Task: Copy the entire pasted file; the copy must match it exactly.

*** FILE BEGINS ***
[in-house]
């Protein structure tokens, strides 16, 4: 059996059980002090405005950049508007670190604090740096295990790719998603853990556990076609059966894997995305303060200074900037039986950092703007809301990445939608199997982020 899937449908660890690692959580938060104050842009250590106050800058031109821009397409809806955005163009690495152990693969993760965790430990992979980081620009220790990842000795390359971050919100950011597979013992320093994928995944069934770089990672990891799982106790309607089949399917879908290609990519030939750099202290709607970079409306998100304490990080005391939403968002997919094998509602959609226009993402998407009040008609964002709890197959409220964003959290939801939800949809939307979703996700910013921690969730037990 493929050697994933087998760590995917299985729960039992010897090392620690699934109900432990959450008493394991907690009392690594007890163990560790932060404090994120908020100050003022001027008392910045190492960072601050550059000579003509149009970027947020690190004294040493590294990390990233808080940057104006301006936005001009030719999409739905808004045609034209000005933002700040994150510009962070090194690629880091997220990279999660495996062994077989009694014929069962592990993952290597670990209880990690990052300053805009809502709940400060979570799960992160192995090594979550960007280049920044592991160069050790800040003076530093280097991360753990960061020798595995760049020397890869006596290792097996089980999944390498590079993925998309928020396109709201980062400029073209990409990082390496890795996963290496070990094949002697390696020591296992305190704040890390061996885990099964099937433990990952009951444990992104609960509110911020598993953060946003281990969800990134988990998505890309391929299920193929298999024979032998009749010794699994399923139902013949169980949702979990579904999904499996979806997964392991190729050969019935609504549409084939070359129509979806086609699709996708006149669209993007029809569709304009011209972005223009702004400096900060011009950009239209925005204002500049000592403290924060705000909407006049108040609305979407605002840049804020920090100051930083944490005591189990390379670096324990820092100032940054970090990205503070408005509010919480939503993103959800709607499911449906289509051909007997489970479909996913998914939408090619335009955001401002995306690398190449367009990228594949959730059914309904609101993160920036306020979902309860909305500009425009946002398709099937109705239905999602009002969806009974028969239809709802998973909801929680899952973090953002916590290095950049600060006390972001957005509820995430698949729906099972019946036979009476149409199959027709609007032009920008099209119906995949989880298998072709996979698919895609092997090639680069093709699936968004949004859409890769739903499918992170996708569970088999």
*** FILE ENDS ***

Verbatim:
[in-house]
């Protein structure tokens, strides 16, 4: 059996059980002090405005950049508007670190604090740096295990790719998603853990556990076609059966894997995305303060200074900037039986950092703007809301990445939608199997982020 899937449908660890690692959580938060104050842009250590106050800058031109821009397409809806955005163009690495152990693969993760965790430990992979980081620009220790990842000795390359971050919100950011597979013992320093994928995944069934770089990672990891799982106790309607089949399917879908290609990519030939750099202290709607970079409306998100304490990080005391939403968002997919094998509602959609226009993402998407009040008609964002709890197959409220964003959290939801939800949809939307979703996700910013921690969730037990 493929050697994933087998760590995917299985729960039992010897090392620690699934109900432990959450008493394991907690009392690594007890163990560790932060404090994120908020100050003022001027008392910045190492960072601050550059000579003509149009970027947020690190004294040493590294990390990233808080940057104006301006936005001009030719999409739905808004045609034209000005933002700040994150510009962070090194690629880091997220990279999660495996062994077989009694014929069962592990993952290597670990209880990690990052300053805009809502709940400060979570799960992160192995090594979550960007280049920044592991160069050790800040003076530093280097991360753990960061020798595995760049020397890869006596290792097996089980999944390498590079993925998309928020396109709201980062400029073209990409990082390496890795996963290496070990094949002697390696020591296992305190704040890390061996885990099964099937433990990952009951444990992104609960509110911020598993953060946003281990969800990134988990998505890309391929299920193929298999024979032998009749010794699994399923139902013949169980949702979990579904999904499996979806997964392991190729050969019935609504549409084939070359129509979806086609699709996708006149669209993007029809569709304009011209972005223009702004400096900060011009950009239209925005204002500049000592403290924060705000909407006049108040609305979407605002840049804020920090100051930083944490005591189990390379670096324990820092100032940054970090990205503070408005509010919480939503993103959800709607499911449906289509051909007997489970479909996913998914939408090619335009955001401002995306690398190449367009990228594949959730059914309904609101993160920036306020979902309860909305500009425009946002398709099937109705239905999602009002969806009974028969239809709802998973909801929680899952973090953002916590290095950049600060006390972001957005509820995430698949729906099972019946036979009476149409199959027709609007032009920008099209119906995949989880298998072709996979698919895609092997090639680069093709699936968004949004859409890769739903499918992170996708569970088999």